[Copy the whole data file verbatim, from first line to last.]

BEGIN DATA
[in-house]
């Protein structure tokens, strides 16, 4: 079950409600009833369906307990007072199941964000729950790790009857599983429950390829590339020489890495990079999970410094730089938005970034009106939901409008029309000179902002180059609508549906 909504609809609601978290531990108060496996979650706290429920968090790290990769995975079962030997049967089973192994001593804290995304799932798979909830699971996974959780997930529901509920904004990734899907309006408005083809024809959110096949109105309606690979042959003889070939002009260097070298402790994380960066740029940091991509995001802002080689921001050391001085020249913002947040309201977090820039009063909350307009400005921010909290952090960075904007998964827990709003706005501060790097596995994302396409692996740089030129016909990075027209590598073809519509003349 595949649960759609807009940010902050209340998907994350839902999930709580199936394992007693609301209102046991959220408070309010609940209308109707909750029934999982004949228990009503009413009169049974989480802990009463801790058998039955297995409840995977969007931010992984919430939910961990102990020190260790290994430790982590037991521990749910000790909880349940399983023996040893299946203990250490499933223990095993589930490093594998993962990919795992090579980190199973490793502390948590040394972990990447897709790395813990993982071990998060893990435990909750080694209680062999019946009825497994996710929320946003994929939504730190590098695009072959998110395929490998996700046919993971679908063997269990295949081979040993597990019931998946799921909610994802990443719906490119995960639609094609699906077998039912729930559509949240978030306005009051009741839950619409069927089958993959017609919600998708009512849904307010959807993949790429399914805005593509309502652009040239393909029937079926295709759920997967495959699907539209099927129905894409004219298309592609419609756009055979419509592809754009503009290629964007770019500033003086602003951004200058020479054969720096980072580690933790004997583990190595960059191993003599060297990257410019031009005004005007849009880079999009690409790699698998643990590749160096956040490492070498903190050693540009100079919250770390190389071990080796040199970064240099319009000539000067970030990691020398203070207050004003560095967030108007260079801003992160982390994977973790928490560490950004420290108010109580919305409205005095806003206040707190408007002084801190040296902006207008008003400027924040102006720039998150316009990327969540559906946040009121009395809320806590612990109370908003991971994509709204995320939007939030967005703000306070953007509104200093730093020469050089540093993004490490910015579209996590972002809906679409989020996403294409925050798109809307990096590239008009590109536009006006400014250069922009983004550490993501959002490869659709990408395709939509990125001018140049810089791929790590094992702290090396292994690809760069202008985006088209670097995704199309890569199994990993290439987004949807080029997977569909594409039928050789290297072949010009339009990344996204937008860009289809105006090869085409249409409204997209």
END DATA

[in-house]
């Protein structure tokens, strides 16, 4: 079950409600009833369906307990007072199941964000729950790790009857599983429950390829590339020489890495990079999970410094730089938005970034009106939901409008029309000179902002180059609508549906 909504609809609601978290531990108060496996979650706290429920968090790290990769995975079962030997049967089973192994001593804290995304799932798979909830699971996974959780997930529901509920904004990734899907309006408005083809024809959110096949109105309606690979042959003889070939002009260097070298402790994380960066740029940091991509995001802002080689921001050391001085020249913002947040309201977090820039009063909350307009400005921010909290952090960075904007998964827990709003706005501060790097596995994302396409692996740089030129016909990075027209590598073809519509003349 595949649960759609807009940010902050209340998907994350839902999930709580199936394992007693609301209102046991959220408070309010609940209308109707909750029934999982004949228990009503009413009169049974989480802990009463801790058998039955297995409840995977969007931010992984919430939910961990102990020190260790290994430790982590037991521990749910000790909880349940399983023996040893299946203990250490499933223990095993589930490093594998993962990919795992090579980190199973490793502390948590040394972990990447897709790395813990993982071990998060893990435990909750080694209680062999019946009825497994996710929320946003994929939504730190590098695009072959998110395929490998996700046919993971679908063997269990295949081979040993597990019931998946799921909610994802990443719906490119995960639609094609699906077998039912729930559509949240978030306005009051009741839950619409069927089958993959017609919600998708009512849904307010959807993949790429399914805005593509309502652009040239393909029937079926295709759920997967495959699907539209099927129905894409004219298309592609419609756009055979419509592809754009503009290629964007770019500033003086602003951004200058020479054969720096980072580690933790004997583990190595960059191993003599060297990257410019031009005004005007849009880079999009690409790699698998643990590749160096956040490492070498903190050693540009100079919250770390190389071990080796040199970064240099319009000539000067970030990691020398203070207050004003560095967030108007260079801003992160982390994977973790928490560490950004420290108010109580919305409205005095806003206040707190408007002084801190040296902006207008008003400027924040102006720039998150316009990327969540559906946040009121009395809320806590612990109370908003991971994509709204995320939007939030967005703000306070953007509104200093730093020469050089540093993004490490910015579209996590972002809906679409989020996403294409925050798109809307990096590239008009590109536009006006400014250069922009983004550490993501959002490869659709990408395709939509990125001018140049810089791929790590094992702290090396292994690809760069202008985006088209670097995704199309890569199994990993290439987004949807080029997977569909594409039928050789290297072949010009339009990344996204937008860009289809105006090869085409249409409204997209």